Pregnancy and Poverty


Where I come from, homes aren’t typically built on happiness, financial stability and mutual trust. Families are centered around desperation, jealousy and poverty. People barely graduate high school or they receive GEDs. They work minimum wage jobs and default to depending on the government for grocery money and health insurance. Generations are brought up into these conditions and they create their families in the same environment. The poverty cycle continues. 

This merciless repeat of life does not happen because people are inept or lazy or incapable. This rotation continues because it is incredibly difficult to break the pattern. It is nearly impossible to find guidance out of these situations. We emulate what we see, and if all we see are unhealthy relationships perpetuated by fear and jealousy, that is what we create. My mother did not grow up wealthy. She was the product of a strong single mother. Her parents were no example of a healthy and loving relationship. Moreover, my father was verbally abusive to my mother.  They were not hopelessly in love. They were not married before I was born. They didn’t set out with the intention of growing old together. They did not intend to create me. I happened to them. 

Many years later, my father told me the story about how he really wanted my mom to have an abortion. He was young at the time, he was on several different drugs, and it was inconvenient for him to be a father. He did not want the responsibility.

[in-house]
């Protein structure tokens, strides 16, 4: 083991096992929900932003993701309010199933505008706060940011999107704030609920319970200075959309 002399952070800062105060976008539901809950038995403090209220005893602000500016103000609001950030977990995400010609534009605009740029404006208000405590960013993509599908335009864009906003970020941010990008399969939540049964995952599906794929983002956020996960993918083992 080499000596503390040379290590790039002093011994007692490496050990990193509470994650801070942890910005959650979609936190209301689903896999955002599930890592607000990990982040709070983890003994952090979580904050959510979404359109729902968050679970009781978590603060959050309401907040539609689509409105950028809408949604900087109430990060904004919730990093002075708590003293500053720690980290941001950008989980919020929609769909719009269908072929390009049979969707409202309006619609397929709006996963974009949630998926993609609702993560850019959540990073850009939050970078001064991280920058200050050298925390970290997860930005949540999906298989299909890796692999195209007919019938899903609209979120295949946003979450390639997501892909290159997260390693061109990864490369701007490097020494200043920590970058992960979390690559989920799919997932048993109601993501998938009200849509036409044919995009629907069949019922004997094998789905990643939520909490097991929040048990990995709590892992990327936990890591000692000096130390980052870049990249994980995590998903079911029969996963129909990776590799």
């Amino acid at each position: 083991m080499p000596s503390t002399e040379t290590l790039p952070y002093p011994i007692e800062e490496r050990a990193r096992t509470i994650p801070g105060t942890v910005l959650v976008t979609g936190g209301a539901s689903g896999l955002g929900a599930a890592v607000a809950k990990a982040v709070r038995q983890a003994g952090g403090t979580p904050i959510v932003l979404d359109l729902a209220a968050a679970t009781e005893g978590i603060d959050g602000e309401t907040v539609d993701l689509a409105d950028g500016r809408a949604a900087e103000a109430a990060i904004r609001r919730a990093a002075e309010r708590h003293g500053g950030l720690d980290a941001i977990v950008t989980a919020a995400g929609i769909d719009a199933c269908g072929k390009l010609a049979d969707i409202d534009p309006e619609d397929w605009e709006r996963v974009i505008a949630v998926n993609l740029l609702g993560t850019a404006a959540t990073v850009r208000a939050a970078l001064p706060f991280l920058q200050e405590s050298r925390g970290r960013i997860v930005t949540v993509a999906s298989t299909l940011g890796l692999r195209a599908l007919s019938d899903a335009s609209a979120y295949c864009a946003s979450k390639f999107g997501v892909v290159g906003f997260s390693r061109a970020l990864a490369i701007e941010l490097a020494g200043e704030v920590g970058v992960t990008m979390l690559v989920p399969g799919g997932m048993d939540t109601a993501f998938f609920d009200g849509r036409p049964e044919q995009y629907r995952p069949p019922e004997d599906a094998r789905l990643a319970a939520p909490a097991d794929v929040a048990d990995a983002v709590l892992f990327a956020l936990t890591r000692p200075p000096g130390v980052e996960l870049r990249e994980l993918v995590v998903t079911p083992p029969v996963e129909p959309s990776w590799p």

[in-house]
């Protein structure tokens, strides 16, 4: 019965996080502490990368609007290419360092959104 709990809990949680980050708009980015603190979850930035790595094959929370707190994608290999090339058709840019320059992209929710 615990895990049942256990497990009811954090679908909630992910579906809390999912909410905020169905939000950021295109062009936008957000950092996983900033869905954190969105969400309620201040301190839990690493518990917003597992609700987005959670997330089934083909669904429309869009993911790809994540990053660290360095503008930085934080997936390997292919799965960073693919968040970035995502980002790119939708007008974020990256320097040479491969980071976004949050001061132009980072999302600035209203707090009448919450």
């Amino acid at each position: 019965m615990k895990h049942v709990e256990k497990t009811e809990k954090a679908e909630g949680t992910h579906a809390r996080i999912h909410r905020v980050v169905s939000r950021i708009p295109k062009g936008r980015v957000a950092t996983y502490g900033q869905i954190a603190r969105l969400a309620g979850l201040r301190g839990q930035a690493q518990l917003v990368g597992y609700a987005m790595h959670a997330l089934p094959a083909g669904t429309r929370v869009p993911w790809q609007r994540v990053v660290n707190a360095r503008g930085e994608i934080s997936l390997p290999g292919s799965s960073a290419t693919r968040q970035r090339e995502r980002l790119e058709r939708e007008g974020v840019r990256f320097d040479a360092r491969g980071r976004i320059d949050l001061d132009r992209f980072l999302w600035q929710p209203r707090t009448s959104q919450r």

My mother did not have an abortion. Fortunately, she was in a position where, should she so choose, termination of the pregnancy was legal. She would not be shunned or denied access to safe healthcare. However, she chose to continue on with the pregnancy. Her decision was a conscious one, rooted in what she truly wanted instead of what someone forced upon her. She knew the ramifications of continuing on with her pregnancy. She knew that it might mean many more years in poverty and a daily struggle for money. She recognized that choosing to parent me would mean many late nights, rough days and an uphill battle.  

Some women are not given this same choice, this same freedom. Many women are forced into pregnancies, whether it be by their partners, the stigma surrounding abortion, the unavailability of comprehensive abortion access, or the antiquated laws of some states. These women suffer implications of a situation they did not choose for themselves. The anti-choice, anti-abortion rhetoric is one that unfairly condemns women of a lower socioeconomic class. This rhetoric is inherently anti-poor and serves the upper middle class and wealthy to selfishly perpetuate the cycle of poverty. 

Women who are denied the right to choose are coerced into pregnancy. 

Forcing women in poverty to bear children dispossesses them not only of their bodily autonomy, but of their chances to improve their lives. Women who become responsible for children for whom they are not prepared are typically coerced into defaulting on their partners for financial support. They are more likely to fall victim to domestic violence situations. They suffer from depression and anxiety. These women face sometimes insurmountable challenges and barriers completing college degrees or achieving skilled careers. These unwilling women are oppressed into motherhood. These women are robbed. 

Supporting women, like my mother and so many of my friends, means supporting their right to choose whether or not to become parents and their right to their own bodily autonomy. Comprehensive abortion access for all female identifying people of all socioeconomic statuses is so incredibly important.  As long as I am able, I will never stop fighting for the right to choose. 

Emma Halker is a senior studying biology and Spanish at the University of North Carolina at Chapel Hill. When she’s not doing research or working on her Spanish language proficiency, she’s volunteering with the Compass Center for Women and Families in Orange County.

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